Firms Urged To Prepare For January VAT Rise

A business support organisation is warning firms that the January VAT rise could leave them with a new year headache if they fail to prepare properly.

All VAT registered traders will be affected by the increase, which will see VAT rise from its current 17.5% rate to 20% at midnight on January 4.

The change only affects items charged at the standard rate of VAT. Goods and services which are zero rated, reduced rated or exempt will be unaffected.

In theory, the change is relatively simple. However, with smaller firms things can easily get complicated when put into practice.

Many smaller businesses will have to changes their prices before they start trading on January 4 and this will take a sizeable amount of forethought for retailers with thousands of items in their product ranges. Businesses can of course keep their prices the same and absorb the increase but this will affect their bottom lines.

However, the main problems businesses are likely to encounter around the VAT rise will be with their accounting systems.

Firms will need to make sure that their accounting system changes accordingly and is issuing invoices and recording sales and transactions at the new rate from January 4. Any outstanding invoices for work which was genuinely carried out before the date can still be processed at 17.5% so most businesses will probably need to create a new standard VAT code at 20%, but retain a code for the old 17.5% rate.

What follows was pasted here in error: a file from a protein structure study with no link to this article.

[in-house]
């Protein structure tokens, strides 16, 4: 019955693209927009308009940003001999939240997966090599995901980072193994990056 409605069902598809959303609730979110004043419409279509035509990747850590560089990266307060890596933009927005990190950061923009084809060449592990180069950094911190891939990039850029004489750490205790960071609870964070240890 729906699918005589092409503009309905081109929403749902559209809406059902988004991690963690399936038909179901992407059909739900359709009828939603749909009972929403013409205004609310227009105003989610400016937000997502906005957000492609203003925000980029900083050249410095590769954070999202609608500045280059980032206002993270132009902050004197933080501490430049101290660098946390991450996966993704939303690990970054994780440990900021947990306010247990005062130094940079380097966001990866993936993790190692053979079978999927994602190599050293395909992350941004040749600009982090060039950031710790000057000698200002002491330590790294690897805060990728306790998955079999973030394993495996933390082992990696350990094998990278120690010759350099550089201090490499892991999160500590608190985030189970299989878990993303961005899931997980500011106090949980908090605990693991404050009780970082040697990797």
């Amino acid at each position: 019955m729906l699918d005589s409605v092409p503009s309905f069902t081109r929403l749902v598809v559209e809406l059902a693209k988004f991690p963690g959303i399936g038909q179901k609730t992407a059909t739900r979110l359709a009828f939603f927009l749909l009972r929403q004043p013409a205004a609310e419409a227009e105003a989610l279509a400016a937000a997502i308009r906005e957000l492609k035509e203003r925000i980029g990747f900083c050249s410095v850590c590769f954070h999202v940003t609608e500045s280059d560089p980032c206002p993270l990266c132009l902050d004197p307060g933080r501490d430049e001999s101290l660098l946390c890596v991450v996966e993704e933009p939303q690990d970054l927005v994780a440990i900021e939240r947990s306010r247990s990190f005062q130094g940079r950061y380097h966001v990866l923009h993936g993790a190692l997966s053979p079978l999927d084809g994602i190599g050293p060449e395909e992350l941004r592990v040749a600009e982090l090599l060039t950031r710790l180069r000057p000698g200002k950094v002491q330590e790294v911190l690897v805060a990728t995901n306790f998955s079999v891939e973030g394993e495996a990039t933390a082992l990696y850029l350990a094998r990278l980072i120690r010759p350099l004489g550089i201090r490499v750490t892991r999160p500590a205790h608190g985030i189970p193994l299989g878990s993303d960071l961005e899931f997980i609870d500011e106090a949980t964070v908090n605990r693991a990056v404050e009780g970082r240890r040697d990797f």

Business owners also need to check that everything is at the correct rate when completing their next VAT return.

The good news is that HMRC says it will be taking a ‘light touch’ in dealing with errors made in the first VAT return after the change if the error relates to the change of rate. If you do, however, realise you’ve made a mistake, you’ll need to issue a credit note and then a new invoice at the correct rate to put things right.

More information on implementing the increase can also be found via this HMRC guide.

I advise small businesses to invest in online accounting software in order to make the VAT change process a painless one. Older desktop accounting programmes often expect the user to update the software to compensate for changes such as the VAT increase. However, newer online accounting systems usually update themselves automatically, saving business owners time and money.

SME-specific software provides small businesses with a simple, flexible and cost-effective way to manage their bookkeeping online. Make sure you choose one that has been accredited by the Institute of Certified Bookkeepers and the Institute of Chartered Accountants of England and Wales.

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Phil Orford joined the FPB in February 2008 as Chief Executive. Following a brief spell as a sales executive, Phil set up his first company in 1983 at the age of 21. In the years that followed, he was involved in a number of start-up companies, which eventually formed a small group employing more than 100 staff and which had a turnover in excess of £10m. In 2005, Phil left the group and set up a new business to assist small companies comply with environmental legislation through the use of Web-enabled apps and tools.